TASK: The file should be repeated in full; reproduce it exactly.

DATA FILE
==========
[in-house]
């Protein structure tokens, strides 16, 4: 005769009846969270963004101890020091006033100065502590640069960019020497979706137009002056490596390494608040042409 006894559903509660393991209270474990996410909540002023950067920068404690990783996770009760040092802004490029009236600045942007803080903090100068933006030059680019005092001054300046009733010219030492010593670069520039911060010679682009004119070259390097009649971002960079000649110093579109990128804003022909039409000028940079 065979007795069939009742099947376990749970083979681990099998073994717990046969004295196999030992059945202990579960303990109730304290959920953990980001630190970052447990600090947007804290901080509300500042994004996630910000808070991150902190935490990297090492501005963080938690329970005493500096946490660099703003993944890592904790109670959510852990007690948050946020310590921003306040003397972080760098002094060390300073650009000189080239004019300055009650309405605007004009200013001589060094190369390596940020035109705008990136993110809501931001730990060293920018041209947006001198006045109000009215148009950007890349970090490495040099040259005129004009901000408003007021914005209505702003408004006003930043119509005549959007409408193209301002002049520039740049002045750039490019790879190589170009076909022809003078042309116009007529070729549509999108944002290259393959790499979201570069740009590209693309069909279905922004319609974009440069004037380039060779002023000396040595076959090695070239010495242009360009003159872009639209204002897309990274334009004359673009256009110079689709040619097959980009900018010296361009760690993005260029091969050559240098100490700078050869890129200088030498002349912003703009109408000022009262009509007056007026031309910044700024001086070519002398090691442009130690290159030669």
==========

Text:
[in-house]
């Protein structure tokens, strides 16, 4: 005769009846969270963004101890020091006033100065502590640069960019020497979706137009002056490596390494608040042409 006894559903509660393991209270474990996410909540002023950067920068404690990783996770009760040092802004490029009236600045942007803080903090100068933006030059680019005092001054300046009733010219030492010593670069520039911060010679682009004119070259390097009649971002960079000649110093579109990128804003022909039409000028940079 065979007795069939009742099947376990749970083979681990099998073994717990046969004295196999030992059945202990579960303990109730304290959920953990980001630190970052447990600090947007804290901080509300500042994004996630910000808070991150902190935490990297090492501005963080938690329970005493500096946490660099703003993944890592904790109670959510852990007690948050946020310590921003306040003397972080760098002094060390300073650009000189080239004019300055009650309405605007004009200013001589060094190369390596940020035109705008990136993110809501931001730990060293920018041209947006001198006045109000009215148009950007890349970090490495040099040259005129004009901000408003007021914005209505702003408004006003930043119509005549959007409408193209301002002049520039740049002045750039490019790879190589170009076909022809003078042309116009007529070729549509999108944002290259393959790499979201570069740009590209693309069909279905922004319609974009440069004037380039060779002023000396040595076959090695070239010495242009360009003159872009639209204002897309990274334009004359673009256009110079689709040619097959980009900018010296361009760690993005260029091969050559240098100490700078050869890129200088030498002349912003703009109408000022009262009509007056007026031309910044700024001086070519002398090691442009130690290159030669």